September 4, 2007


Last night was another good night of conversations. I spoke with two men who live in the hostel. I have been surprised how diverse the conversations had been. This one ultimately came to a conversation about the US Civil War. I was very impressed how much these two individuals knew about US history. The claimed that all school children in Argentina learn about US history. I'd be surprised to find any US school children who could name one Argentinian president or war leader.

When I went to bed, I found that the new occupants in my room had probably not bathed in awhile, it was rancid. I could hardly breathe, making it a very difficult night to sleep. This morning greeted me with rain. The rain was a good excuse not to do any outdoor activities and to instead allow my body time to heal after yesterday (I can hardly lift my left leg thanks to too much running when younger).

I ran some errands and then headed to the local museum. The first museum I went to was very impressive. It was a jail converted into a museum. Originally Ushuaia served as a penal colony. All the worst criminals were sent here. Even if they did escape the prison, there was no where for the prisoners to go. They'd surely perish in the harsh environment. This was a perfect spot for a prison. The museum as I said was very impressive. They had different displays in all 300+ prison cells. Some areas were themed around the prison hsistory and specific prisoners while other areas revolved around the city's history and local meritime history.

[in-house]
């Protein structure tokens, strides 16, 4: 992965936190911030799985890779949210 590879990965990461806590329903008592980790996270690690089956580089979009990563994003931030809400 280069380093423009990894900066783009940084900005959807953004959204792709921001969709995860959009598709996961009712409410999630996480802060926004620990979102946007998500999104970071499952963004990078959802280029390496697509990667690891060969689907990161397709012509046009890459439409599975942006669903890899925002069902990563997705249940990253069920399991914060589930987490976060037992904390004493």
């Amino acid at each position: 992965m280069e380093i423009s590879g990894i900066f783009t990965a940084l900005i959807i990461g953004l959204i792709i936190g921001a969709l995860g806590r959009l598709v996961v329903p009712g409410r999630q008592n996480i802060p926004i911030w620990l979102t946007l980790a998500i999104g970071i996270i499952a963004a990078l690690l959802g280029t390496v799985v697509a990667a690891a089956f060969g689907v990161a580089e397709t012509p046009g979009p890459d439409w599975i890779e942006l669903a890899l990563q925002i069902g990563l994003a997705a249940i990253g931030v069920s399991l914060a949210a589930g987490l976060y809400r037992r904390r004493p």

My favorite, however, was the wing of cells which served as an art gallery. It was perhaps one of the most creative ways I've seen art displayed. I enjoyed it more than the Guggenheim in NY or the Weisman in Minneapolis. I'm not sure why it was so attractive to me, but it's hard to fathom that they could transfer a cold, desperate prison to a beautiful piece of art.

The museum also had a cool display of replicated maps from some of the earlier explorers to the area (notably Magellan, Darwin, Cooke).

After this museum, I ventured out in the rain to find el Museo del Fin del Mundo, the Museum of the End of the World. This museum was centered around the history of the city. This museum was very small and replicated much of the info that the old jail museum thoroughly discussed. Still there was some fascinating bounty from local shipwrecks and a room full of all the local birds (stuffed of course). Not until after I left did I learn that the library had tons of texts related to Darin's visit (something I really wanted to see). At the time, I thought the library was only for researchers...then again I could be called a researcher.

The rain is still falling hard, and it is now dark and not safe to explore the Andes. I went to where I thought Francene was supposed to be and acted like I was looking for a room. I had the lady show me all the rooms and even prove to me that the water was hot. (Note: I later learned this was the completely wrong hostel)

Picture info:
1. Unrestored wing of the prison
2. Restored wing of the prison/museum (exhibits in the cells)
3. Scale model of the Beagle in maritime wing of museum
4. Me by stuffed emperor penguin
5. Wing of museum which displayed art
6. Photo of a piece of art in one cell
7. Map claimed to be used by Magellan, already depicting the Straight

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